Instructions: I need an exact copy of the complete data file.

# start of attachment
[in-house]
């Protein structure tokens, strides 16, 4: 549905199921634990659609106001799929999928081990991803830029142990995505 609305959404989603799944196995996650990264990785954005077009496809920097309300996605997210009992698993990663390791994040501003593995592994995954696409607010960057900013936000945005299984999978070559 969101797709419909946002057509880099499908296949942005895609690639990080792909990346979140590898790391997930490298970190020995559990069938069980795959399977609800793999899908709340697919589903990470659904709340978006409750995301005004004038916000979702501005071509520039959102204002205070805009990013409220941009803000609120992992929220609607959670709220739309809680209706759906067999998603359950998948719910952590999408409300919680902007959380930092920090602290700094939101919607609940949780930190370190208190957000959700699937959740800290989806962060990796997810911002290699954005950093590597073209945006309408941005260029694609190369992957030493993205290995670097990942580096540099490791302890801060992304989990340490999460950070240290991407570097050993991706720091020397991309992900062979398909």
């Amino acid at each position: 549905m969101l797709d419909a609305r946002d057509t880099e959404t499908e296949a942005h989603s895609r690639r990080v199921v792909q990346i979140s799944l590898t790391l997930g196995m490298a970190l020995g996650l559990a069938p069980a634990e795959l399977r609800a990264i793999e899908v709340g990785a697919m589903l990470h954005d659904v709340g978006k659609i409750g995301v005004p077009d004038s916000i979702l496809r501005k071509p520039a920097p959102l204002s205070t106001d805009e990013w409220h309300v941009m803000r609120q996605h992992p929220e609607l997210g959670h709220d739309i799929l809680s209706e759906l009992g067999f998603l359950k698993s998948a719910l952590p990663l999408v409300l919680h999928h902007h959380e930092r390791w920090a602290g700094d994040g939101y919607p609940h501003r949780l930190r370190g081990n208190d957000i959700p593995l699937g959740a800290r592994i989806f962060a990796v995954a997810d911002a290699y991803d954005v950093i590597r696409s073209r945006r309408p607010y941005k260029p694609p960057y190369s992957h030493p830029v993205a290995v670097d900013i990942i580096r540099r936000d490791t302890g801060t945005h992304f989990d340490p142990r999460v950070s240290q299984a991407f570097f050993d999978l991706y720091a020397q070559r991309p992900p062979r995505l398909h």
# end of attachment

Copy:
[in-house]
């Protein structure tokens, strides 16, 4: 549905199921634990659609106001799929999928081990991803830029142990995505 609305959404989603799944196995996650990264990785954005077009496809920097309300996605997210009992698993990663390791994040501003593995592994995954696409607010960057900013936000945005299984999978070559 969101797709419909946002057509880099499908296949942005895609690639990080792909990346979140590898790391997930490298970190020995559990069938069980795959399977609800793999899908709340697919589903990470659904709340978006409750995301005004004038916000979702501005071509520039959102204002205070805009990013409220941009803000609120992992929220609607959670709220739309809680209706759906067999998603359950998948719910952590999408409300919680902007959380930092920090602290700094939101919607609940949780930190370190208190957000959700699937959740800290989806962060990796997810911002290699954005950093590597073209945006309408941005260029694609190369992957030493993205290995670097990942580096540099490791302890801060992304989990340490999460950070240290991407570097050993991706720091020397991309992900062979398909």
């Amino acid at each position: 549905m969101l797709d419909a609305r946002d057509t880099e959404t499908e296949a942005h989603s895609r690639r990080v199921v792909q990346i979140s799944l590898t790391l997930g196995m490298a970190l020995g996650l559990a069938p069980a634990e795959l399977r609800a990264i793999e899908v709340g990785a697919m589903l990470h954005d659904v709340g978006k659609i409750g995301v005004p077009d004038s916000i979702l496809r501005k071509p520039a920097p959102l204002s205070t106001d805009e990013w409220h309300v941009m803000r609120q996605h992992p929220e609607l997210g959670h709220d739309i799929l809680s209706e759906l009992g067999f998603l359950k698993s998948a719910l952590p990663l999408v409300l919680h999928h902007h959380e930092r390791w920090a602290g700094d994040g939101y919607p609940h501003r949780l930190r370190g081990n208190d957000i959700p593995l699937g959740a800290r592994i989806f962060a990796v995954a997810d911002a290699y991803d954005v950093i590597r696409s073209r945006r309408p607010y941005k260029p694609p960057y190369s992957h030493p830029v993205a290995v670097d900013i990942i580096r540099r936000d490791t302890g801060t945005h992304f989990d340490p142990r999460v950070s240290q299984a991407f570097f050993d999978l991706y720091a020397q070559r991309p992900p062979r995505l398909h």